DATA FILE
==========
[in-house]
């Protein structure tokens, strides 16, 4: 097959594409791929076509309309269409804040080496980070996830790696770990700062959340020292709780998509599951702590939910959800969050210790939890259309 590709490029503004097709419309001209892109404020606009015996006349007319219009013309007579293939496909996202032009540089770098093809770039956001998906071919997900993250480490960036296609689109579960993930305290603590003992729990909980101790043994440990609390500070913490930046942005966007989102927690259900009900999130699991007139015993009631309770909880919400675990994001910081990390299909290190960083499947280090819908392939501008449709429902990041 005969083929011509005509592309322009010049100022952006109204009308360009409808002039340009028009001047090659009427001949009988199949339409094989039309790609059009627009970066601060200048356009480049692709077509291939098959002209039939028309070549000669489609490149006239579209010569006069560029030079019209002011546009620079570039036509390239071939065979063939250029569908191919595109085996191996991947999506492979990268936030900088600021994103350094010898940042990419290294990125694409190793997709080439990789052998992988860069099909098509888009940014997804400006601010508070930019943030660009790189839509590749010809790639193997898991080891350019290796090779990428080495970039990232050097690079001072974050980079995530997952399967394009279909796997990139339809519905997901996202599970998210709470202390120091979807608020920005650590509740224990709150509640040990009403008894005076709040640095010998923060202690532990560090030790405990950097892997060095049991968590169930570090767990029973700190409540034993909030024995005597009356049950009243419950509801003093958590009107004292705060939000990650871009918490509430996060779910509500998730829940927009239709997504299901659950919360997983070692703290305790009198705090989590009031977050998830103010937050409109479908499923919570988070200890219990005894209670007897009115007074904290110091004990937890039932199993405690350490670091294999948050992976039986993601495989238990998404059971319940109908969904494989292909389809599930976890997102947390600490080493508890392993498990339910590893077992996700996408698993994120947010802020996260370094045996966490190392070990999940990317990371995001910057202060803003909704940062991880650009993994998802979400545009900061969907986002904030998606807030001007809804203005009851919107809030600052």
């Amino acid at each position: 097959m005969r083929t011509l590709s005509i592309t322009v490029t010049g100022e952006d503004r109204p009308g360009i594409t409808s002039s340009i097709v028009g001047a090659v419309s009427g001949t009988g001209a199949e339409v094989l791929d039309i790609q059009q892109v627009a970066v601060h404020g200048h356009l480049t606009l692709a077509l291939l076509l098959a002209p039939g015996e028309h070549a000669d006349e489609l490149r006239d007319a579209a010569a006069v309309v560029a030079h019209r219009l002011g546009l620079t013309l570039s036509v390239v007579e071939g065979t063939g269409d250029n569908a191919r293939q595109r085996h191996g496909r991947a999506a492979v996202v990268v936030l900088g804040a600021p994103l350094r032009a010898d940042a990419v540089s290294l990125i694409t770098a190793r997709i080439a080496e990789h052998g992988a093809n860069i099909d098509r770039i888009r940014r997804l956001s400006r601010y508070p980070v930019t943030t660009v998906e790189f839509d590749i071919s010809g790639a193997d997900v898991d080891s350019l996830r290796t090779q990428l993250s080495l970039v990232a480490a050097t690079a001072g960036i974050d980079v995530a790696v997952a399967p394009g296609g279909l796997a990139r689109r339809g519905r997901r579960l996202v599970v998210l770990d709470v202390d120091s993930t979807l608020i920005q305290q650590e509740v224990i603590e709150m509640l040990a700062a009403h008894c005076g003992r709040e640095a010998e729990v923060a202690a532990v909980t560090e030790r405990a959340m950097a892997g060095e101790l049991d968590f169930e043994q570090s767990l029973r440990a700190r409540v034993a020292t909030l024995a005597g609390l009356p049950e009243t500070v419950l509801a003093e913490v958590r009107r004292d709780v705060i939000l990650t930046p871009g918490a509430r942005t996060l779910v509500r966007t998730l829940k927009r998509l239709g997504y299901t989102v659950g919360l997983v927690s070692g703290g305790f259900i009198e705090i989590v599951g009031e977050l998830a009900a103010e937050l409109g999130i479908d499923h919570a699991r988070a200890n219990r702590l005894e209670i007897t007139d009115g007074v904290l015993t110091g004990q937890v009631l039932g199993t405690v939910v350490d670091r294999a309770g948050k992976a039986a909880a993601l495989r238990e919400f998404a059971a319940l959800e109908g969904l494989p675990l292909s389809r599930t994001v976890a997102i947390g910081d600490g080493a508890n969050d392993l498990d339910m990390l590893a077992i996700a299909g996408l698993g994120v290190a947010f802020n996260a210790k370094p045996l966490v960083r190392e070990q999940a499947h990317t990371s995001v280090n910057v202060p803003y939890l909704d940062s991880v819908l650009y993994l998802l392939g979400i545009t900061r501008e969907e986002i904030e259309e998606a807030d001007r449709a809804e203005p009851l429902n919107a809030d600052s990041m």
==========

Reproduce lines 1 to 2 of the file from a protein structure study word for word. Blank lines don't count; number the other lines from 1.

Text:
[in-house]
């Protein structure tokens, strides 16, 4: 097959594409791929076509309309269409804040080496980070996830790696770990700062959340020292709780998509599951702590939910959800969050210790939890259309 590709490029503004097709419309001209892109404020606009015996006349007319219009013309007579293939496909996202032009540089770098093809770039956001998906071919997900993250480490960036296609689109579960993930305290603590003992729990909980101790043994440990609390500070913490930046942005966007989102927690259900009900999130699991007139015993009631309770909880919400675990994001910081990390299909290190960083499947280090819908392939501008449709429902990041 005969083929011509005509592309322009010049100022952006109204009308360009409808002039340009028009001047090659009427001949009988199949339409094989039309790609059009627009970066601060200048356009480049692709077509291939098959002209039939028309070549000669489609490149006239579209010569006069560029030079019209002011546009620079570039036509390239071939065979063939250029569908191919595109085996191996991947999506492979990268936030900088600021994103350094010898940042990419290294990125694409190793997709080439990789052998992988860069099909098509888009940014997804400006601010508070930019943030660009790189839509590749010809790639193997898991080891350019290796090779990428080495970039990232050097690079001072974050980079995530997952399967394009279909796997990139339809519905997901996202599970998210709470202390120091979807608020920005650590509740224990709150509640040990009403008894005076709040640095010998923060202690532990560090030790405990950097892997060095049991968590169930570090767990029973700190409540034993909030024995005597009356049950009243419950509801003093958590009107004292705060939000990650871009918490509430996060779910509500998730829940927009239709997504299901659950919360997983070692703290305790009198705090989590009031977050998830103010937050409109479908499923919570988070200890219990005894209670007897009115007074904290110091004990937890039932199993405690350490670091294999948050992976039986993601495989238990998404059971319940109908969904494989292909389809599930976890997102947390600490080493508890392993498990339910590893077992996700996408698993994120947010802020996260370094045996966490190392070990999940990317990371995001910057202060803003909704940062991880650009993994998802979400545009900061969907986002904030998606807030001007809804203005009851919107809030600052």